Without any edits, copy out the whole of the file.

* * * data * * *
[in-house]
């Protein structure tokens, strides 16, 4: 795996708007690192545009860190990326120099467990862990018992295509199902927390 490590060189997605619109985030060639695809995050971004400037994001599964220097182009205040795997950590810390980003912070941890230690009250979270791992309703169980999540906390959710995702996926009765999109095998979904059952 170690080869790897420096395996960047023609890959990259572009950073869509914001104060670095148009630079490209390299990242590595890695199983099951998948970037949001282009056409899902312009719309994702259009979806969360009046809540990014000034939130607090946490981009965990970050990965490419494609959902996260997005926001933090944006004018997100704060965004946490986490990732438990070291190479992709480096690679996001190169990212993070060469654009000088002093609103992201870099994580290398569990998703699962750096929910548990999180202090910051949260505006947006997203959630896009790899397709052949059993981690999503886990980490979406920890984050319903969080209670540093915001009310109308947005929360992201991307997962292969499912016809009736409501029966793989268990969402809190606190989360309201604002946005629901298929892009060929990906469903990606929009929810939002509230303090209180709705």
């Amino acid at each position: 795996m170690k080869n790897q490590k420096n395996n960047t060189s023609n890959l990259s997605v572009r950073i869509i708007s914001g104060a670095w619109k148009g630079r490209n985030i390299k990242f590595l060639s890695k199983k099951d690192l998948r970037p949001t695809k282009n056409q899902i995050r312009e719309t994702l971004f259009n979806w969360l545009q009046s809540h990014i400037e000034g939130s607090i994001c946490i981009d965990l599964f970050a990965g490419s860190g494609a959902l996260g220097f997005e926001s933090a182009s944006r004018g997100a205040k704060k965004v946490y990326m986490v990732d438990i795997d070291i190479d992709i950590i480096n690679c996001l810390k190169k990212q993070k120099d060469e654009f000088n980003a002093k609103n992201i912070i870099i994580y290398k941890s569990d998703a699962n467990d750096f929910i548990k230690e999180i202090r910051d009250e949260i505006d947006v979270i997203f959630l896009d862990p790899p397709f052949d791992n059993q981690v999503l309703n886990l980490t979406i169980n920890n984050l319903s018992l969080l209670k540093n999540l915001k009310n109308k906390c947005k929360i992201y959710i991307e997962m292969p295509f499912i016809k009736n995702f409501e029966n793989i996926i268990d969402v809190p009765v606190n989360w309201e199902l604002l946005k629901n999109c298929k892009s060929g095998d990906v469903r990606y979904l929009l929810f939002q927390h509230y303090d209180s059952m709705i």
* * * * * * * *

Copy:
[in-house]
């Protein structure tokens, strides 16, 4: 795996708007690192545009860190990326120099467990862990018992295509199902927390 490590060189997605619109985030060639695809995050971004400037994001599964220097182009205040795997950590810390980003912070941890230690009250979270791992309703169980999540906390959710995702996926009765999109095998979904059952 170690080869790897420096395996960047023609890959990259572009950073869509914001104060670095148009630079490209390299990242590595890695199983099951998948970037949001282009056409899902312009719309994702259009979806969360009046809540990014000034939130607090946490981009965990970050990965490419494609959902996260997005926001933090944006004018997100704060965004946490986490990732438990070291190479992709480096690679996001190169990212993070060469654009000088002093609103992201870099994580290398569990998703699962750096929910548990999180202090910051949260505006947006997203959630896009790899397709052949059993981690999503886990980490979406920890984050319903969080209670540093915001009310109308947005929360992201991307997962292969499912016809009736409501029966793989268990969402809190606190989360309201604002946005629901298929892009060929990906469903990606929009929810939002509230303090209180709705």
């Amino acid at each position: 795996m170690k080869n790897q490590k420096n395996n960047t060189s023609n890959l990259s997605v572009r950073i869509i708007s914001g104060a670095w619109k148009g630079r490209n985030i390299k990242f590595l060639s890695k199983k099951d690192l998948r970037p949001t695809k282009n056409q899902i995050r312009e719309t994702l971004f259009n979806w969360l545009q009046s809540h990014i400037e000034g939130s607090i994001c946490i981009d965990l599964f970050a990965g490419s860190g494609a959902l996260g220097f997005e926001s933090a182009s944006r004018g997100a205040k704060k965004v946490y990326m986490v990732d438990i795997d070291i190479d992709i950590i480096n690679c996001l810390k190169k990212q993070k120099d060469e654009f000088n980003a002093k609103n992201i912070i870099i994580y290398k941890s569990d998703a699962n467990d750096f929910i548990k230690e999180i202090r910051d009250e949260i505006d947006v979270i997203f959630l896009d862990p790899p397709f052949d791992n059993q981690v999503l309703n886990l980490t979406i169980n920890n984050l319903s018992l969080l209670k540093n999540l915001k009310n109308k906390c947005k929360i992201y959710i991307e997962m292969p295509f499912i016809k009736n995702f409501e029966n793989i996926i268990d969402v809190p009765v606190n989360w309201e199902l604002l946005k629901n999109c298929k892009s060929g095998d990906v469903r990606y979904l929009l929810f939002q927390h509230y303090d209180s059952m709705i």